IPAN team activating Australia’s health

Australians and populations around the world are facing epidemics of inactivity, poor diet and obesity – one of the greatest global health challenges of the current era. Determined to help turn this tide, a team at Deakin has carved a niche as a research leader, influencing policy, practice, and nutrition and physical activity research around the world.

Whether it be working to get children off their seats at school, analysing the diets parents provide their infants, or finding ways to help vulnerable groups, including those on low-incomes or the elderly, to be active and eat healthier food, a team of over 60 researchers at Deakin – around two thirds of whom are women – has attracted national and international attention with its achievements.

Led by Co-Directors Alfred Deakin Professor David Crawford and Alfred Deakin Professor Jo Salmon, the Institute for Physical Activity and Nutrition (IPAN) has grown from strength to strength since it was originally established as a Strategic Research Centre in 2010. It is now one of Deakin’s four Research Institutes.

IPAN takes a unique, multi-disciplinary approach in its efforts to increase activity levels of all age groups and improve diets, health and quality of life.

“At IPAN we have built up a critical mass of social scientists, physiologists, dietitians, nutritionists, biochemists, epidemiologists, psychologists, geographers and others because we know we need a broad range of expertise to solve these multifaceted problems,” said Professor Salmon.

As well as seeking to help the general population, IPAN researchers are investigating ways to improve health in disadvantaged communities and support healthy ageing. They are also building understanding of the best means to maintain healthy bones and muscles, cognitive and mental health, active workplaces and healthy food policy.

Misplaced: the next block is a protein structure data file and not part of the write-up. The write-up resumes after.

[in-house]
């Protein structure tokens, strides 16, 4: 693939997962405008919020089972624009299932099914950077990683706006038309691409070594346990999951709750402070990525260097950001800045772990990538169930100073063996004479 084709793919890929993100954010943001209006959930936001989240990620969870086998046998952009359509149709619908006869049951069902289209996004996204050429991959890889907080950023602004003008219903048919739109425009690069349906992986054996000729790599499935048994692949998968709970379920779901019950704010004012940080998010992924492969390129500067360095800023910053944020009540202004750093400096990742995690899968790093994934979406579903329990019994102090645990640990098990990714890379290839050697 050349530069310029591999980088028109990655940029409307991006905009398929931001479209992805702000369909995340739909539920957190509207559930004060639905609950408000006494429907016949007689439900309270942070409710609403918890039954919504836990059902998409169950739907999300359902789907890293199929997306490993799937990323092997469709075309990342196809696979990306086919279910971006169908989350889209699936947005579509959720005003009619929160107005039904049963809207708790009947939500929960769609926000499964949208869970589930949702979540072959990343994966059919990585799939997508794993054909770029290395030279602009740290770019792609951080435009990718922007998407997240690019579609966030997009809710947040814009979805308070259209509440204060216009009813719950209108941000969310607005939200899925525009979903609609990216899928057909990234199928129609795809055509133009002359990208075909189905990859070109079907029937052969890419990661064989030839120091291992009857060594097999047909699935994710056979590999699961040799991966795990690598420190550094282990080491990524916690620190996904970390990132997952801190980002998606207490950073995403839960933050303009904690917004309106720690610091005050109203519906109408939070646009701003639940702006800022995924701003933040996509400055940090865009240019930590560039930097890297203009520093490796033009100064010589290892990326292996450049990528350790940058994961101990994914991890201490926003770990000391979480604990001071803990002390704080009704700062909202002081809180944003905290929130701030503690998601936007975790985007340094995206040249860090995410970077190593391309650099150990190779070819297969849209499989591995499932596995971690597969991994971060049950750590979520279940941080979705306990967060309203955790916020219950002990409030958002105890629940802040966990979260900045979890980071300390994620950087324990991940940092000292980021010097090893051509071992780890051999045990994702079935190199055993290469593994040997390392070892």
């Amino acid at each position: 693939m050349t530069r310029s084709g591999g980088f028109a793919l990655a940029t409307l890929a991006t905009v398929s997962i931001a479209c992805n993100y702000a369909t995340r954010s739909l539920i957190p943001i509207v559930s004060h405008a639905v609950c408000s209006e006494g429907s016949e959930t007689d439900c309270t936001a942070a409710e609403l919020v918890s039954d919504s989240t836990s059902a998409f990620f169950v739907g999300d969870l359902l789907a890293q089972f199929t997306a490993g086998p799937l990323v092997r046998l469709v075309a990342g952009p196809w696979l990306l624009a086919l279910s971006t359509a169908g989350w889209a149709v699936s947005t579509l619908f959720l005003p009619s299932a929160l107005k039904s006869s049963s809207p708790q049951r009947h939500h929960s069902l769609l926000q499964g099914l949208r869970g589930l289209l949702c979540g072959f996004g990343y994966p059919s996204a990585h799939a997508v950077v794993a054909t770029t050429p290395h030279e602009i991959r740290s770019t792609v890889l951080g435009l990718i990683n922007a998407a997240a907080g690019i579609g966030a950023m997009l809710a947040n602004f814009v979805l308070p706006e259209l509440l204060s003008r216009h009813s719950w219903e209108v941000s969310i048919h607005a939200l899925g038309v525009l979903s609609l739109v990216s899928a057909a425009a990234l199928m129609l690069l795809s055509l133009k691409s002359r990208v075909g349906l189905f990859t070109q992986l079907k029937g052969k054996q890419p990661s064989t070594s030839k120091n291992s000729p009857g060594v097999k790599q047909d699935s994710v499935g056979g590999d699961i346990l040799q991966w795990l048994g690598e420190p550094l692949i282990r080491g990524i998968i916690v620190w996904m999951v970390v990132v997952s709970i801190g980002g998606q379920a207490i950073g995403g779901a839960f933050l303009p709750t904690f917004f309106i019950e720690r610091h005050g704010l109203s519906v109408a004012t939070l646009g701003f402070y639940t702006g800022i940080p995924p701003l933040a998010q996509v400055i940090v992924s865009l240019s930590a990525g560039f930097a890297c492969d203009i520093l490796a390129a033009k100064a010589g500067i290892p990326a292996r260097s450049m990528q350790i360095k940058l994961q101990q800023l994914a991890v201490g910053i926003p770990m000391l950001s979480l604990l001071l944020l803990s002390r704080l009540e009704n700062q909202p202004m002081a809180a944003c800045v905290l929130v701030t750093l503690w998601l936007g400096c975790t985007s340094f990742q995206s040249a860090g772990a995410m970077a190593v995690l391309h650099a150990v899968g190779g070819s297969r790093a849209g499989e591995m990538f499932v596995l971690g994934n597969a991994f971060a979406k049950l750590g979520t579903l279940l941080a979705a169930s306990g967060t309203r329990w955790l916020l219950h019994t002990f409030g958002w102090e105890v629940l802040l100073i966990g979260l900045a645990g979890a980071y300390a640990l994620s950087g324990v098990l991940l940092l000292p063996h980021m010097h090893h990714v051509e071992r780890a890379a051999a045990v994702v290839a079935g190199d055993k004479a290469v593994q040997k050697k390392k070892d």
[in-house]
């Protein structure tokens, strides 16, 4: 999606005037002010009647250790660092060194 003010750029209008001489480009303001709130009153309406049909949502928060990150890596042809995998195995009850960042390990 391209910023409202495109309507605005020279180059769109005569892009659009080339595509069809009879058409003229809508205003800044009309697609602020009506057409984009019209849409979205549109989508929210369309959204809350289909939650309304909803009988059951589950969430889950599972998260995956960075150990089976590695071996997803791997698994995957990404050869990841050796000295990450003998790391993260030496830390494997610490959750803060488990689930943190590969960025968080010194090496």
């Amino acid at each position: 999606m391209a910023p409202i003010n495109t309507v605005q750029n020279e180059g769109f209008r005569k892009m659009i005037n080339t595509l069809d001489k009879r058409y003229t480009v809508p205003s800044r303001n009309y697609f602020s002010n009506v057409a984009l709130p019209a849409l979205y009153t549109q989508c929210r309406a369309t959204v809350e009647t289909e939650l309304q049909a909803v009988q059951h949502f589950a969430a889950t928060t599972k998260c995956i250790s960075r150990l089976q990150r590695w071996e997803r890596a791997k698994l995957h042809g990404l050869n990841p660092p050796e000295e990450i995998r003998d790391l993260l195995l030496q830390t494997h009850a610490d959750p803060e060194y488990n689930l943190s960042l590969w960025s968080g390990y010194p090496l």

IPAN researchers work closely with key agencies, including government departments, the Heart Foundation, Diabetes Australia and many others, providing a solid evidence base to inform policy directions.

“IPAN has a culture of excellence, of making a real difference and supporting others through ‘capacity building,’” Professor Salmon said.

“It is part of our DNA. In everything we do, we ask, ‘How can we support and develop our less experienced researchers so they can play a role in the future health of Australians?’ This mindset also attracts others with the same values.”

In 2015, four IPAN researchers became the first of five researchers at Deakin ever to be ranked in the top one per cent in the world within their field – as measured by the prestigious Thomson Reuters Highly Cited Researcher list.

Three of these Highly Cited Researchers are women who joined Deakin at the beginning of their careers. Alfred Deakin Prof Anna Timperio and Alfred Deakin Prof Salmon were PhD students at Deakin, and Alfred Deakin Prof Kylie Ball joined the University as a Postdoctoral Fellow. The fourth is Alfred Deakin Professor David Crawford, who joined Deakin 18 years ago and can be credited with establishing the foundations of IPAN.

Professor Kylie Ball noted that women in IPAN have brought remarkable research strengths and expertise that have helped catapult the group to its position as a world-class research team.

“We are proud that many of our women are international leaders in their fields, including in disciplines such as physiology and statistics, where women are traditionally particularly under-represented,” she said.

As one example of IPAN’s many initiatives, the Transform-Us! project, led by Professor Jo Salmon, is working to increase children’s activity levels and reduce their sitting time in all Victorian primary schools.

This five-year partnership project has been funded by the National Health and Medical Research Council (NHMRC) and involves partners such as VicHealth, the Department of Education and Training, Victorian Independent Schools, the Victorian Principals’ Association, and several other bodies. “Reducing the time a child is seated by 30 minutes a day over a two-and-a-half year period can substantially benefit children’s health,” Professor Salmon said.